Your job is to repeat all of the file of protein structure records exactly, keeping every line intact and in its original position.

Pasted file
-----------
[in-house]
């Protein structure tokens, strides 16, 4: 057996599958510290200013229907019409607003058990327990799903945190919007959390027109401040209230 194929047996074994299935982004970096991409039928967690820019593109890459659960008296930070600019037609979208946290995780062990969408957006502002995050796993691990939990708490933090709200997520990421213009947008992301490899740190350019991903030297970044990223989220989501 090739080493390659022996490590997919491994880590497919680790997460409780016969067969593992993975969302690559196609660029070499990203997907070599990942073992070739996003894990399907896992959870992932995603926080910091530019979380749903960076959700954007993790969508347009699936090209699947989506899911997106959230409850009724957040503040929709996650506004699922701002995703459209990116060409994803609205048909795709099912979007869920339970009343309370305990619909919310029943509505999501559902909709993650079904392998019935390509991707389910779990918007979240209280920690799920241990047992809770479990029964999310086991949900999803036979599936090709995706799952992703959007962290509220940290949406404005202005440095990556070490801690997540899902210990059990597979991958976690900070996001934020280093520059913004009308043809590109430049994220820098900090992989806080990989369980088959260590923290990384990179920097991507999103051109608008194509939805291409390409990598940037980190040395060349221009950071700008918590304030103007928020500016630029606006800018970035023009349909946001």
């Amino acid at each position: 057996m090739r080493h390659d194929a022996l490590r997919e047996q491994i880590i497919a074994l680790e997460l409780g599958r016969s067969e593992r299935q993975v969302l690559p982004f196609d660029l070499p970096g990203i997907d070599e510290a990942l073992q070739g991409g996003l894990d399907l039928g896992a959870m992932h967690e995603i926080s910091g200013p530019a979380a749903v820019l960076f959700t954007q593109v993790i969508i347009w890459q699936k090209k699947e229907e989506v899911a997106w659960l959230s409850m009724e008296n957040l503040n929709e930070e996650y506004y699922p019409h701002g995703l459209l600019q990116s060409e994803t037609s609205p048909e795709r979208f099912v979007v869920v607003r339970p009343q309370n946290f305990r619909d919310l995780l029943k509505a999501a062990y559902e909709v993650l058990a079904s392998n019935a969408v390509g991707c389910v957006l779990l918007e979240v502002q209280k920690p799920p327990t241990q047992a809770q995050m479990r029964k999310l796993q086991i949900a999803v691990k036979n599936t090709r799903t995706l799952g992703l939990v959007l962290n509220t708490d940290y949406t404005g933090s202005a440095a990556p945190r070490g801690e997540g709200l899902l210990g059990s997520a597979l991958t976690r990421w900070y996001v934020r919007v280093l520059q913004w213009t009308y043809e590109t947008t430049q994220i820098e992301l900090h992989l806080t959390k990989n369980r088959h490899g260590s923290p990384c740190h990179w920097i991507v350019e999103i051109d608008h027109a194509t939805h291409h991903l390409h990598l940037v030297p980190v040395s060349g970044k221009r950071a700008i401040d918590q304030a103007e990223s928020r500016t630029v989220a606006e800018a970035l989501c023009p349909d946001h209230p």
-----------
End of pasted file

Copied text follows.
[in-house]
């Protein structure tokens, strides 16, 4: 057996599958510290200013229907019409607003058990327990799903945190919007959390027109401040209230 194929047996074994299935982004970096991409039928967690820019593109890459659960008296930070600019037609979208946290995780062990969408957006502002995050796993691990939990708490933090709200997520990421213009947008992301490899740190350019991903030297970044990223989220989501 090739080493390659022996490590997919491994880590497919680790997460409780016969067969593992993975969302690559196609660029070499990203997907070599990942073992070739996003894990399907896992959870992932995603926080910091530019979380749903960076959700954007993790969508347009699936090209699947989506899911997106959230409850009724957040503040929709996650506004699922701002995703459209990116060409994803609205048909795709099912979007869920339970009343309370305990619909919310029943509505999501559902909709993650079904392998019935390509991707389910779990918007979240209280920690799920241990047992809770479990029964999310086991949900999803036979599936090709995706799952992703959007962290509220940290949406404005202005440095990556070490801690997540899902210990059990597979991958976690900070996001934020280093520059913004009308043809590109430049994220820098900090992989806080990989369980088959260590923290990384990179920097991507999103051109608008194509939805291409390409990598940037980190040395060349221009950071700008918590304030103007928020500016630029606006800018970035023009349909946001």
């Amino acid at each position: 057996m090739r080493h390659d194929a022996l490590r997919e047996q491994i880590i497919a074994l680790e997460l409780g599958r016969s067969e593992r299935q993975v969302l690559p982004f196609d660029l070499p970096g990203i997907d070599e510290a990942l073992q070739g991409g996003l894990d399907l039928g896992a959870m992932h967690e995603i926080s910091g200013p530019a979380a749903v820019l960076f959700t954007q593109v993790i969508i347009w890459q699936k090209k699947e229907e989506v899911a997106w659960l959230s409850m009724e008296n957040l503040n929709e930070e996650y506004y699922p019409h701002g995703l459209l600019q990116s060409e994803t037609s609205p048909e795709r979208f099912v979007v869920v607003r339970p009343q309370n946290f305990r619909d919310l995780l029943k509505a999501a062990y559902e909709v993650l058990a079904s392998n019935a969408v390509g991707c389910v957006l779990l918007e979240v502002q209280k920690p799920p327990t241990q047992a809770q995050m479990r029964k999310l796993q086991i949900a999803v691990k036979n599936t090709r799903t995706l799952g992703l939990v959007l962290n509220t708490d940290y949406t404005g933090s202005a440095a990556p945190r070490g801690e997540g709200l899902l210990g059990s997520a597979l991958t976690r990421w900070y996001v934020r919007v280093l520059q913004w213009t009308y043809e590109t947008t430049q994220i820098e992301l900090h992989l806080t959390k990989n369980r088959h490899g260590s923290p990384c740190h990179w920097i991507v350019e999103i051109d608008h027109a194509t939805h291409h991903l390409h990598l940037v030297p980190v040395s060349g970044k221009r950071a700008i401040d918590q304030a103007e990223s928020r500016t630029v989220a606006e800018a970035l989501c023009p349909d946001h209230p």